Iain Duncan Smith's claim to have made people feel more secure through his cuts to the welfare safety net is ridiculous.
Across the country people fear the bedroom tax, and harsh and unfair disability assessments. They are worried however hard they have worked and contributed, they will soon be made to wait five weeks before receiving any benefit if they lose their job.
The truth is that welfare fraud has just gone up, while millions of hard-working families have suffered from tax credit cuts and the child benefit freeze, and a whole new generation now fear future cuts to help for young people.
Iain Duncan Smith is expected to praise reforms to the benefits system, arguing the real success has been to "reframe the argument" away from the amount spent to the "difference it makes".
The work and pension's secretary is expected to accuse opponents to his much delayed Universal Credit of "overlooking the real question":
Our real success has been to reframe the argument - challenging a narrative beloved of the left, which focuses so exclusively on how much is being spent on welfare that it risks overlooking the real question ... that it is not about how much goes into the benefit system, but what difference it makes to people at the other end.
The cuts and sweeping reforms to the welfare system have made people feel "more secure", according to a senior Government minister.
In a speech to be given later today, work and pensions minister Iain Duncan Smith is expected to say the money saved by reforming benefits has also made people "feel more hopeful about their children's lives".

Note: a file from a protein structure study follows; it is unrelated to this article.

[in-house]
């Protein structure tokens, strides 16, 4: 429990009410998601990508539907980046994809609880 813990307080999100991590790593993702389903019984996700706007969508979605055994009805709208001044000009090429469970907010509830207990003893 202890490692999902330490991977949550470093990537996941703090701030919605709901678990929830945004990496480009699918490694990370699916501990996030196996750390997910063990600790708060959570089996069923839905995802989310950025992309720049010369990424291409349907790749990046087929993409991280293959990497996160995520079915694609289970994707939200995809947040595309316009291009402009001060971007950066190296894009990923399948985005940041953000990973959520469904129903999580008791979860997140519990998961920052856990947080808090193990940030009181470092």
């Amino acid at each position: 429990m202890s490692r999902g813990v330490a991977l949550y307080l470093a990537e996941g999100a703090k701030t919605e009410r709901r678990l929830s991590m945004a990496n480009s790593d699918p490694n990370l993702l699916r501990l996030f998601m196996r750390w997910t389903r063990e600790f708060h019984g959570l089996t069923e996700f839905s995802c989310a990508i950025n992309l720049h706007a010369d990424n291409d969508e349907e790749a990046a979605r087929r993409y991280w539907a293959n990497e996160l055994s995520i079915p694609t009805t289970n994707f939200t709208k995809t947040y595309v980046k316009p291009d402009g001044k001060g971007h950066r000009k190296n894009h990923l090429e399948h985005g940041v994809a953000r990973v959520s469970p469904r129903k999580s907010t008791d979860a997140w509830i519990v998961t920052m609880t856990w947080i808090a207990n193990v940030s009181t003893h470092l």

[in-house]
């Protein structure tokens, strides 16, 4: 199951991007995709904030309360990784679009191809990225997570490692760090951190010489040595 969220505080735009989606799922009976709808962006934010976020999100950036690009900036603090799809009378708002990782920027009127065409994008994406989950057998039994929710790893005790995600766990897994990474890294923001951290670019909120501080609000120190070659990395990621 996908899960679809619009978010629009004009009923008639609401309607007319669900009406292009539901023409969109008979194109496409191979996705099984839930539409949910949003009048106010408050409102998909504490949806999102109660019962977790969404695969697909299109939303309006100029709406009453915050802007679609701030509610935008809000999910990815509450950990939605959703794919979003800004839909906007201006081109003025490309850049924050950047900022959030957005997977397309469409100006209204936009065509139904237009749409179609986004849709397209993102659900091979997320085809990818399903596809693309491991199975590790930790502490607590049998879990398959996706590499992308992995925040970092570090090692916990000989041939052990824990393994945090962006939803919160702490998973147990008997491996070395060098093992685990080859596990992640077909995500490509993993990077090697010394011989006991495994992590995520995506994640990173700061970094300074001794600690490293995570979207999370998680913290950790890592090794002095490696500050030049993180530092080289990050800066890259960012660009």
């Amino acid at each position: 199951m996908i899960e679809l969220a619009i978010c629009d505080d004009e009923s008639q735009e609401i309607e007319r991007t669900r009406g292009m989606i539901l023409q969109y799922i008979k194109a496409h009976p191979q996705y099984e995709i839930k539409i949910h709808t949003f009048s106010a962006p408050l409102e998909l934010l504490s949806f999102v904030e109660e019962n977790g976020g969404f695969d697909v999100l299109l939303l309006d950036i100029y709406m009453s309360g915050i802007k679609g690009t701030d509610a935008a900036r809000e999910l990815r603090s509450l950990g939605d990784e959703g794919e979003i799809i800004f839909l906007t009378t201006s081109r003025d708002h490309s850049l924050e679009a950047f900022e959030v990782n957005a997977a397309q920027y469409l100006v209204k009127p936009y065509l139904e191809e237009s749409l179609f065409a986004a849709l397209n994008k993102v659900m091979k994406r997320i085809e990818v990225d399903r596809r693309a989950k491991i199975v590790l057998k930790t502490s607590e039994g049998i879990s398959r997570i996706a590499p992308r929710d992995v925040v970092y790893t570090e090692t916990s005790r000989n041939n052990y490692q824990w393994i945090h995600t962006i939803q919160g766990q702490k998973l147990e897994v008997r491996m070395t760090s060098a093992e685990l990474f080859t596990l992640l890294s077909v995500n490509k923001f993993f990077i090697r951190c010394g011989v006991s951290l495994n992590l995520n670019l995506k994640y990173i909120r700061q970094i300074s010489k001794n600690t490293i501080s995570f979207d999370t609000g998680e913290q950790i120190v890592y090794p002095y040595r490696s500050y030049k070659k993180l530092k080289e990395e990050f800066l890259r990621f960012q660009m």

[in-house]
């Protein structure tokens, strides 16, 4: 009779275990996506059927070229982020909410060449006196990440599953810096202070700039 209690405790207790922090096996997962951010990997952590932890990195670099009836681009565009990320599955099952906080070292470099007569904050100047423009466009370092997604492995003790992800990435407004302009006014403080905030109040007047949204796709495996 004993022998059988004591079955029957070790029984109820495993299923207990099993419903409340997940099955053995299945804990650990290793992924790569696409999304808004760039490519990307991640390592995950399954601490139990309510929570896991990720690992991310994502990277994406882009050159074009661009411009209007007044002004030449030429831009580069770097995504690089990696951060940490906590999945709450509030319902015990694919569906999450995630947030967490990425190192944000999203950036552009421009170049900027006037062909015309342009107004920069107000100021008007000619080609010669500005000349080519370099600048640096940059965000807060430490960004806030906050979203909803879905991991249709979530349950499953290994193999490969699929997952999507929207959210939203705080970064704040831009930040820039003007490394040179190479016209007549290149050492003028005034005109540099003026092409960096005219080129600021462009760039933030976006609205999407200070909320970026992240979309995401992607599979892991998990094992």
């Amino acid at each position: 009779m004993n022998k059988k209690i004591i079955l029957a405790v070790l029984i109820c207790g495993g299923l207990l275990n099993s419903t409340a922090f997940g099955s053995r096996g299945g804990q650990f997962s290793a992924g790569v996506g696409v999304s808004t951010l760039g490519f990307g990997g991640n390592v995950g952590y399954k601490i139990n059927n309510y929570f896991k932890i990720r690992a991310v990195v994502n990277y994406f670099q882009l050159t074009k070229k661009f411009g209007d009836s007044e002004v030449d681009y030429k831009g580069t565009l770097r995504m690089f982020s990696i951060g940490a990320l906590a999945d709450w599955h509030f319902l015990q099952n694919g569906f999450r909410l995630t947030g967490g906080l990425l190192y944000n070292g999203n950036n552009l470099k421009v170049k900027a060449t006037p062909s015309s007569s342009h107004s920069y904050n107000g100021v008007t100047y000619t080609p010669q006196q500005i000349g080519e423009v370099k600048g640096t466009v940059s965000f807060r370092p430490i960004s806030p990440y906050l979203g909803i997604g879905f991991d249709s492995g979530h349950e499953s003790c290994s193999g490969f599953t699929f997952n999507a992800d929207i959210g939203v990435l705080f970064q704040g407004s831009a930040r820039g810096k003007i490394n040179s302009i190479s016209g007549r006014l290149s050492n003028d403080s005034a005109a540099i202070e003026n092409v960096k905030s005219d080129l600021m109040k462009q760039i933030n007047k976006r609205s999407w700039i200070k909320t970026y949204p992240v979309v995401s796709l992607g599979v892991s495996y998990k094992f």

Speaking after new figures showed a fall in unemployment, and an increase in the number of people in work to more than 30 million, Mr Duncan Smith will emphasise the scale of the task the Government has set.
In a speech at a Centre for Social Justice event, the Conservative MP will accuse opponents of "angling for a return to the failed and expensive policies of the past".
The Labour party have let the average working man down with their "shameful" policies on benefits, two senior Government ministers have said.
Home Secretary Theresa May and Work and Pensions Secretary Iain Duncan Smith accused Labour of a "shameful betrayal" of British workers, after employment figures showed how Brits in work fell by 413,000 in five years, while immigrants in UK jobs rose by 736,000.
For years Labour presided over a labour market where the number of foreign people in jobs rocketed to record levels - while thousands of British workers were left on the sidelines, facing the prospect of long-term unemployment.
Work and Pensions Secretary Iain Duncan Smith has welcomed George Osborne's "bold move" of backing an increase in the minimum wage.
"It shows that at the heart of all our reforms this Government is concerned to improve the quality of life for the poorest in society," he said.
"The commitment to a higher national minimum wage is all part of ensuring that the economic recovery delivers for people who want to work hard and play by the rules."
Portraits of MPs have cost the taxpayer around £250,000, a Freedom of Information request has revealed.Read the full story ›